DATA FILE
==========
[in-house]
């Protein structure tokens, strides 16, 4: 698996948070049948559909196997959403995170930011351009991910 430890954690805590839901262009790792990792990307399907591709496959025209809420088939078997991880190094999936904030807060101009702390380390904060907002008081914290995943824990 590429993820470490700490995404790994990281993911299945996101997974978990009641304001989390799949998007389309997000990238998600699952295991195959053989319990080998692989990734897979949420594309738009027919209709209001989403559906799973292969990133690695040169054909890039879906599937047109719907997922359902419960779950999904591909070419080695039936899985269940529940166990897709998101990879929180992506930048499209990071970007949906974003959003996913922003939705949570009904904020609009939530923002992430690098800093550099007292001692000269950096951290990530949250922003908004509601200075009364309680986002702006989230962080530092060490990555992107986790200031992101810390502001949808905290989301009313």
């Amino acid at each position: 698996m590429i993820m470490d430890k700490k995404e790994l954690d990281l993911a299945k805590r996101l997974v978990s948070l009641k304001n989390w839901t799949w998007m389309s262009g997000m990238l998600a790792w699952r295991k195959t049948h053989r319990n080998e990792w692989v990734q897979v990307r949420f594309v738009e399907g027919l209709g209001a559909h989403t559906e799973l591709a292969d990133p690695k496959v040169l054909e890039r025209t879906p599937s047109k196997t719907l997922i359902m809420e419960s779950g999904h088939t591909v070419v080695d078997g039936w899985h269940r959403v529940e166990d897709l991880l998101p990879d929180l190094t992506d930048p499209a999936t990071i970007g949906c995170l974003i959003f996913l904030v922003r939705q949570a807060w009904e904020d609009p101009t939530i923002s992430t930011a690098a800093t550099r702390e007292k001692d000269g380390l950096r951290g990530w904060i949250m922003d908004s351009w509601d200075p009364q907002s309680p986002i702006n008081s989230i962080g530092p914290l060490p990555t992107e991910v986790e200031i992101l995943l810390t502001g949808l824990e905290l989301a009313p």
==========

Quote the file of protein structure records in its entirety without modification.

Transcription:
[in-house]
């Protein structure tokens, strides 16, 4: 698996948070049948559909196997959403995170930011351009991910 430890954690805590839901262009790792990792990307399907591709496959025209809420088939078997991880190094999936904030807060101009702390380390904060907002008081914290995943824990 590429993820470490700490995404790994990281993911299945996101997974978990009641304001989390799949998007389309997000990238998600699952295991195959053989319990080998692989990734897979949420594309738009027919209709209001989403559906799973292969990133690695040169054909890039879906599937047109719907997922359902419960779950999904591909070419080695039936899985269940529940166990897709998101990879929180992506930048499209990071970007949906974003959003996913922003939705949570009904904020609009939530923002992430690098800093550099007292001692000269950096951290990530949250922003908004509601200075009364309680986002702006989230962080530092060490990555992107986790200031992101810390502001949808905290989301009313």
């Amino acid at each position: 698996m590429i993820m470490d430890k700490k995404e790994l954690d990281l993911a299945k805590r996101l997974v978990s948070l009641k304001n989390w839901t799949w998007m389309s262009g997000m990238l998600a790792w699952r295991k195959t049948h053989r319990n080998e990792w692989v990734q897979v990307r949420f594309v738009e399907g027919l209709g209001a559909h989403t559906e799973l591709a292969d990133p690695k496959v040169l054909e890039r025209t879906p599937s047109k196997t719907l997922i359902m809420e419960s779950g999904h088939t591909v070419v080695d078997g039936w899985h269940r959403v529940e166990d897709l991880l998101p990879d929180l190094t992506d930048p499209a999936t990071i970007g949906c995170l974003i959003f996913l904030v922003r939705q949570a807060w009904e904020d609009p101009t939530i923002s992430t930011a690098a800093t550099r702390e007292k001692d000269g380390l950096r951290g990530w904060i949250m922003d908004s351009w509601d200075p009364q907002s309680p986002i702006n008081s989230i962080g530092p914290l060490p990555t992107e991910v986790e200031i992101l995943l810390t502001g949808l824990e905290l989301a009313p």